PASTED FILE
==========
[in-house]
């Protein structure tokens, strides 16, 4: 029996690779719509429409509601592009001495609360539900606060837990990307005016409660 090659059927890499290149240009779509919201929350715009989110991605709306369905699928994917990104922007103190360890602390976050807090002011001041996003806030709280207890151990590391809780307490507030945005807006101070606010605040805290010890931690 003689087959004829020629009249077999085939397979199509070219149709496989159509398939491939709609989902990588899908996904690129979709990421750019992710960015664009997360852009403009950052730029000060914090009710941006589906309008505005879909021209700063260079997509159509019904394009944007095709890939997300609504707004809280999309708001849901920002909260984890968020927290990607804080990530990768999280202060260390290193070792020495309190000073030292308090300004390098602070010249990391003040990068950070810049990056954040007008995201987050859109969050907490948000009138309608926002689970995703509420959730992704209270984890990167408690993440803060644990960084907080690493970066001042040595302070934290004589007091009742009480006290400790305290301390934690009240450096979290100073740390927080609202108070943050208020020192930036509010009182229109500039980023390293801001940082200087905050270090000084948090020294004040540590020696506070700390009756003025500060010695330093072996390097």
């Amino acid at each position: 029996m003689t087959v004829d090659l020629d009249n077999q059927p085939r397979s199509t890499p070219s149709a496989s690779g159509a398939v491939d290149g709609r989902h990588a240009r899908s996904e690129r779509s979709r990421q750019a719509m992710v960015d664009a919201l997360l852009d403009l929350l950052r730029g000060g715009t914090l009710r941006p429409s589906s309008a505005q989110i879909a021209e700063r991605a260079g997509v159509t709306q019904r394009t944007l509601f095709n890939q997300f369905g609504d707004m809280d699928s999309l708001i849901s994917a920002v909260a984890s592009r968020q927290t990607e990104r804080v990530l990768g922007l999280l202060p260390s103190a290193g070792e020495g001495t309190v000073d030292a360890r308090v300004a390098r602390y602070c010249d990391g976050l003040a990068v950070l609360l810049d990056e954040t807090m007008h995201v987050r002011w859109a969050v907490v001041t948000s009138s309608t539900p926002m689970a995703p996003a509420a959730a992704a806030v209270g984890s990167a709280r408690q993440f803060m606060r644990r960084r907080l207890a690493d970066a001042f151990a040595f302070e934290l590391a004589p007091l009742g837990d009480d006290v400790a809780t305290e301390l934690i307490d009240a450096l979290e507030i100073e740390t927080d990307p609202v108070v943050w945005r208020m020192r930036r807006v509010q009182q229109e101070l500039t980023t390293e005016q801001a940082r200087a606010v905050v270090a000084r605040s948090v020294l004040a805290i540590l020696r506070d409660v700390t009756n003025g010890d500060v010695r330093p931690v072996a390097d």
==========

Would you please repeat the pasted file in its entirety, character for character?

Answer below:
[in-house]
């Protein structure tokens, strides 16, 4: 029996690779719509429409509601592009001495609360539900606060837990990307005016409660 090659059927890499290149240009779509919201929350715009989110991605709306369905699928994917990104922007103190360890602390976050807090002011001041996003806030709280207890151990590391809780307490507030945005807006101070606010605040805290010890931690 003689087959004829020629009249077999085939397979199509070219149709496989159509398939491939709609989902990588899908996904690129979709990421750019992710960015664009997360852009403009950052730029000060914090009710941006589906309008505005879909021209700063260079997509159509019904394009944007095709890939997300609504707004809280999309708001849901920002909260984890968020927290990607804080990530990768999280202060260390290193070792020495309190000073030292308090300004390098602070010249990391003040990068950070810049990056954040007008995201987050859109969050907490948000009138309608926002689970995703509420959730992704209270984890990167408690993440803060644990960084907080690493970066001042040595302070934290004589007091009742009480006290400790305290301390934690009240450096979290100073740390927080609202108070943050208020020192930036509010009182229109500039980023390293801001940082200087905050270090000084948090020294004040540590020696506070700390009756003025500060010695330093072996390097």
């Amino acid at each position: 029996m003689t087959v004829d090659l020629d009249n077999q059927p085939r397979s199509t890499p070219s149709a496989s690779g159509a398939v491939d290149g709609r989902h990588a240009r899908s996904e690129r779509s979709r990421q750019a719509m992710v960015d664009a919201l997360l852009d403009l929350l950052r730029g000060g715009t914090l009710r941006p429409s589906s309008a505005q989110i879909a021209e700063r991605a260079g997509v159509t709306q019904r394009t944007l509601f095709n890939q997300f369905g609504d707004m809280d699928s999309l708001i849901s994917a920002v909260a984890s592009r968020q927290t990607e990104r804080v990530l990768g922007l999280l202060p260390s103190a290193g070792e020495g001495t309190v000073d030292a360890r308090v300004a390098r602390y602070c010249d990391g976050l003040a990068v950070l609360l810049d990056e954040t807090m007008h995201v987050r002011w859109a969050v907490v001041t948000s009138s309608t539900p926002m689970a995703p996003a509420a959730a992704a806030v209270g984890s990167a709280r408690q993440f803060m606060r644990r960084r907080l207890a690493d970066a001042f151990a040595f302070e934290l590391a004589p007091l009742g837990d009480d006290v400790a809780t305290e301390l934690i307490d009240a450096l979290e507030i100073e740390t927080d990307p609202v108070v943050w945005r208020m020192r930036r807006v509010q009182q229109e101070l500039t980023t390293e005016q801001a940082r200087a606010v905050v270090a000084r605040s948090v020294l004040a805290i540590l020696r506070d409660v700390t009756n003025g010890d500060v010695r330093p931690v072996a390097d």